CloudBees appoints new CEO, eyes IPO, as it continues a pivot from Jenkins to cloud-based SaaS.
Nevermind Jeff Bezos: The CEO move we’re concentrating on today is at software delivery specialist CloudBees, where founder and longstanding CEO Sacha Labourey is stepping sideways into a new Chief Strategy Officer role, to lead product direction and strategic alliances, as the company focuses on an integrated SaaS proposition.
Stephen DeWitt – an experienced chief executive who was until recently chief strategy officer at RPA specialist Automation Anywhere – takes over as CEO at the DevOps and CI/CD firm, as CloudBees eyes aggressive expansion and a possible IPO after hitting $100 million in annual recurring revenue during 2020.
The move comes as CloudBees focusses on building out its SaaS offering amid a longer term shift away from a historical focus that was predominantly on enterprise support for open source Jenkins; a server-based system for building, testing, and deploying software.
DeWitt, an experienced CEO who has taken several companies public including Linux server provider Cobalt Networks back in 1999 (and sold others, including workforce software startup WorkMarket in 2018), told The Stack that CloudBees would be aggressively expanding: “Look for us to continue to be more acquisitive” he said, pointing to plans for inorganic as well as organic growth.
He confirmed the company would be raising more money, possibly before a move to go public: “Yes, we will be raising more money in 2021. How will be based on lots of variables. Going public? That depends a lot on the markets. Being a private company gives you a degree of flexibility…”
In a joint call with Labourey — a former JBoss CTO who helped with the headhunting process — the two sounded upbeat about CloudBees’ outlook after a year in which it passed $100m in recurring revenue. Labourey said he was “very bullish”.
He told The Stack: “2020 was a year of absorbing a lot of acquisitions [Electric Cloud and Rollout]. Now we’re starting with a new offering, more integrated; more SaaS. Our customers are big complex companies, going through crazy times, and we are also in a major state of evolution after breaking through the $100m ARR mark.”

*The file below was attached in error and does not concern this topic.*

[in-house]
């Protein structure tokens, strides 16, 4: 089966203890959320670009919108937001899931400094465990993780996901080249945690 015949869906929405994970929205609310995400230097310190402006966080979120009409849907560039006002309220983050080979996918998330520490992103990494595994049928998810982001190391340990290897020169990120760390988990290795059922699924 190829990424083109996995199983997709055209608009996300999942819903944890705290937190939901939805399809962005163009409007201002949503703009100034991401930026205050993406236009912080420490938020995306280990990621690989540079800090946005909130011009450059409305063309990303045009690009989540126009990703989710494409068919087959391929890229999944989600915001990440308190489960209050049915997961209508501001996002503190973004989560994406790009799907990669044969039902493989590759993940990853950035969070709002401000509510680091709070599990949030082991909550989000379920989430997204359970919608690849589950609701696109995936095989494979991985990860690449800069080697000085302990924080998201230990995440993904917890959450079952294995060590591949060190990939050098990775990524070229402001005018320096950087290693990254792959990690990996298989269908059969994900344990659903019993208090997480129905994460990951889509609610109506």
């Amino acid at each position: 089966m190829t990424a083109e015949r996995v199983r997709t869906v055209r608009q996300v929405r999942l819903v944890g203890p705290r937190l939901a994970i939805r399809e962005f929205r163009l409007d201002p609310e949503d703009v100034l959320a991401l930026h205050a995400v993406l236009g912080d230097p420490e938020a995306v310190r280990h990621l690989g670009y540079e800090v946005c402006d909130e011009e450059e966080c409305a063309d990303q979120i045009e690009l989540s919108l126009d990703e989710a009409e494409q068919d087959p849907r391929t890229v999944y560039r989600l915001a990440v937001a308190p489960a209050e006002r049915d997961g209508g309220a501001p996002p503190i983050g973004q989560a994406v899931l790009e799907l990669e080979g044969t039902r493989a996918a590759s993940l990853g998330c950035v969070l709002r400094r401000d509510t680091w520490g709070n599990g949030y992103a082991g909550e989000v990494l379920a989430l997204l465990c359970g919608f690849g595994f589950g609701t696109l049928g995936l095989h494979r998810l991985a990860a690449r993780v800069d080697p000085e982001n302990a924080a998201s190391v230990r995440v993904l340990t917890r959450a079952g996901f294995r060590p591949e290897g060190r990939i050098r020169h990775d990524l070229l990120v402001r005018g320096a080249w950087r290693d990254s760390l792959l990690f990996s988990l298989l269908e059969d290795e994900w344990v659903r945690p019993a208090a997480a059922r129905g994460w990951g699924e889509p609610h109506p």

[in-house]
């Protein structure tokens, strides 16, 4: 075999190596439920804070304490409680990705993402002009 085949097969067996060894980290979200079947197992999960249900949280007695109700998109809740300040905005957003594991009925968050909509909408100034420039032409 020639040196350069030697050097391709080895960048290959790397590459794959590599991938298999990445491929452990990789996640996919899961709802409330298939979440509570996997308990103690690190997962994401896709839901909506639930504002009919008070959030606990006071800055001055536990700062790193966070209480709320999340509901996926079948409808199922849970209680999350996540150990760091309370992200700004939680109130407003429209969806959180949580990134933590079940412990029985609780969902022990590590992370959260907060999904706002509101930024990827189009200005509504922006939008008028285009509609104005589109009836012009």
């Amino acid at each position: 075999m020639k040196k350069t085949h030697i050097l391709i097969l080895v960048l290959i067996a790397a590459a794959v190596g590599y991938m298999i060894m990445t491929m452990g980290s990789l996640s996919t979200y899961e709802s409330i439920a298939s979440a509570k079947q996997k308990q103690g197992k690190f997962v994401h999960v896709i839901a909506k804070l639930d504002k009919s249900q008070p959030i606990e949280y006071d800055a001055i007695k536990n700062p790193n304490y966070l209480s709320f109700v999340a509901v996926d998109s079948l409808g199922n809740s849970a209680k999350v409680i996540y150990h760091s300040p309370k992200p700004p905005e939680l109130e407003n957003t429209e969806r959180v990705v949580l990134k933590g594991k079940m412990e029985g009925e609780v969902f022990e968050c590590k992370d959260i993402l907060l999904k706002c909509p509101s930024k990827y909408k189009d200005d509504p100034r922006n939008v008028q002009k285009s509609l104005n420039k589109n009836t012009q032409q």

CloudBees’ tools let enterprises connect, automate and orchestrate tools across development, operations and shared service teams to optimise software delivery. The idea is to have all of its software delivery automation tools available as a single unified product under a “software delivery management” rubrik: from continuous integration (CI) to continuous development (CD) via application release orchestration (ARO).
Labourey contextualises it nicely: “What we’re solving is the fact that today organisations that have been producing software at an extremely low pace no longer have the luxury to measure and understand what’s happening, by using some ancient technique.
“As organisations go faster and start pushing changes every day, every every hour, you need a ‘brain’ of software delivery, that’s able to capture all of the signals that are taking place, in your Jira, in your Git and your Jenkins, in production, and so on; to capture all of that.
“You’re then able to then ask questions or get insights in real time as to what’s taking place within your organisation; it can be around compliance, it can be around performance, it can be around anything, but if you don’t have that [visibility and control], you just don’t know what’s happening.”
What does this mean for Jenkins?
CloudBees has been a major contributor to Jenkins (an open source tool with close to two million users that lets users orchestrate the software delivery pipeline). Jenkins creator and long-term CloudBees CTO Kohsuke Kawaguchi left the company in 2019, but before doing so, lucidly laid out some of the challenges around the broader open source Jenkins community, which has spawned thousands of plugins, with associated bugs, as well as its need to keep up with a world that has moved from one in which “Java was the winning server application platform in the early 2000s, today, Kubernetes is the dominant, winning platform”.
CloudBees’s James Strachan introduced Jenkins X to the community in 2018 as an open source opinionated way to do continuous delivery with Kubernetes, that supports all major cloud platforms including AWS Azure, Google, IBM Cloud, OpenShift and Pivotal. It is a sub-project of Jenkins and uses automation, tooling and DevOps best practices to improve CI/CD, and forms part of CloudBees’ proposition, but the company appears to be moving firmly and decisively away from being an old school provider of enterprise support for OSS.
Jenkins X project remains a vibrant “innovation lab” Labourey says and the company intends to stay an active part of the community, but commercially it is building out a broader-reaching SaaS platform on its own toolings, those brought in via acquisitions, and some open core components. It’s an intriguing strategic challenge, as it’s a real shift away from a community-led product development approach to practioner-led investment in SaaS that — commercially — doesn’t rely on an existing Jenkins install base to build on.
Few companies have quite the depth of engineering talent however to make it work, however.
With GitHub having been snapped up by Microsoft and just GitLab and JFrog left as independent vendors in the increasingly strategic space CloudBees that roughly inhabits, whether it gets to an IPO before someone like Google Cloud comes knocking with a buyout offer remains an open question. Watch this space.